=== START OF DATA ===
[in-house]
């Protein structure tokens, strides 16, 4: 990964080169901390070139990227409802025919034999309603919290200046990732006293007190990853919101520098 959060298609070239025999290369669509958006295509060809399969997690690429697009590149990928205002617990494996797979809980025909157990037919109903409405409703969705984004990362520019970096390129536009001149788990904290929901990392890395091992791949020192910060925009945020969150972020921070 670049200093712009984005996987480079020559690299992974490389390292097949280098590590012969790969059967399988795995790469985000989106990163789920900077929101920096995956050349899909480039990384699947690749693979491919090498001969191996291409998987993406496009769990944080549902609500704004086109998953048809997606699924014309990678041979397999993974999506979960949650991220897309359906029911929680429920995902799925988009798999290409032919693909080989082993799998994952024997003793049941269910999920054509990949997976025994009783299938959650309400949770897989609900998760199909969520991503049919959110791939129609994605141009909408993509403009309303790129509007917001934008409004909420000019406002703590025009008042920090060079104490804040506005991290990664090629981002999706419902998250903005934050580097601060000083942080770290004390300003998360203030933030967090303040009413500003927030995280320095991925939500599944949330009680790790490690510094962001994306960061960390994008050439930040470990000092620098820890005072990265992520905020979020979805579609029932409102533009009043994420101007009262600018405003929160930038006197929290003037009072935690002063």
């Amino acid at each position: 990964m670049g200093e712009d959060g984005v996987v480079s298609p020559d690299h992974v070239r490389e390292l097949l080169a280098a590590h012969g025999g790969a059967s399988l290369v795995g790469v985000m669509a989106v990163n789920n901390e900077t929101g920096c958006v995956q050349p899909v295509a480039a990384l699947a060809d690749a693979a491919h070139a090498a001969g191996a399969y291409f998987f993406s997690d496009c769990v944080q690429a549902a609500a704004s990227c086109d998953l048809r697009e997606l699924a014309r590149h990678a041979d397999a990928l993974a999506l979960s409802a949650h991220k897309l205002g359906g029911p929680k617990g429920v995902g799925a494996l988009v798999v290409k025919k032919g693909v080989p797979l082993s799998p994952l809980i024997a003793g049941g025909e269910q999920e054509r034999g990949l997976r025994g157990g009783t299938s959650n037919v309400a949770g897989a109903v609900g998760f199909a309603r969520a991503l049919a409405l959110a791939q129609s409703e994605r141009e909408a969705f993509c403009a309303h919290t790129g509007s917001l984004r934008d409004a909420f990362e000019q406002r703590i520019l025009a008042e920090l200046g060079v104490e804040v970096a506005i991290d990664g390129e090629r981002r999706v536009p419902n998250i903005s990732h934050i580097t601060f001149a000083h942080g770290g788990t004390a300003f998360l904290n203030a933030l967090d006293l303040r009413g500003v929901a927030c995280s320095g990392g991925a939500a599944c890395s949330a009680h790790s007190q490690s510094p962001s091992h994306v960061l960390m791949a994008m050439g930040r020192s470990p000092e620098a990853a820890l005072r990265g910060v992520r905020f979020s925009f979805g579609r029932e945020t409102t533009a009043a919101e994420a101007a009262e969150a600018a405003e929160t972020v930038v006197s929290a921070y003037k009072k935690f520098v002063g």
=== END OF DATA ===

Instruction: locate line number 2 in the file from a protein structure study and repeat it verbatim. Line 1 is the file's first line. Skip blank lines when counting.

């Protein structure tokens, strides 16, 4: 990964080169901390070139990227409802025919034999309603919290200046990732006293007190990853919101520098 959060298609070239025999290369669509958006295509060809399969997690690429697009590149990928205002617990494996797979809980025909157990037919109903409405409703969705984004990362520019970096390129536009001149788990904290929901990392890395091992791949020192910060925009945020969150972020921070 670049200093712009984005996987480079020559690299992974490389390292097949280098590590012969790969059967399988795995790469985000989106990163789920900077929101920096995956050349899909480039990384699947690749693979491919090498001969191996291409998987993406496009769990944080549902609500704004086109998953048809997606699924014309990678041979397999993974999506979960949650991220897309359906029911929680429920995902799925988009798999290409032919693909080989082993799998994952024997003793049941269910999920054509990949997976025994009783299938959650309400949770897989609900998760199909969520991503049919959110791939129609994605141009909408993509403009309303790129509007917001934008409004909420000019406002703590025009008042920090060079104490804040506005991290990664090629981002999706419902998250903005934050580097601060000083942080770290004390300003998360203030933030967090303040009413500003927030995280320095991925939500599944949330009680790790490690510094962001994306960061960390994008050439930040470990000092620098820890005072990265992520905020979020979805579609029932409102533009009043994420101007009262600018405003929160930038006197929290003037009072935690002063």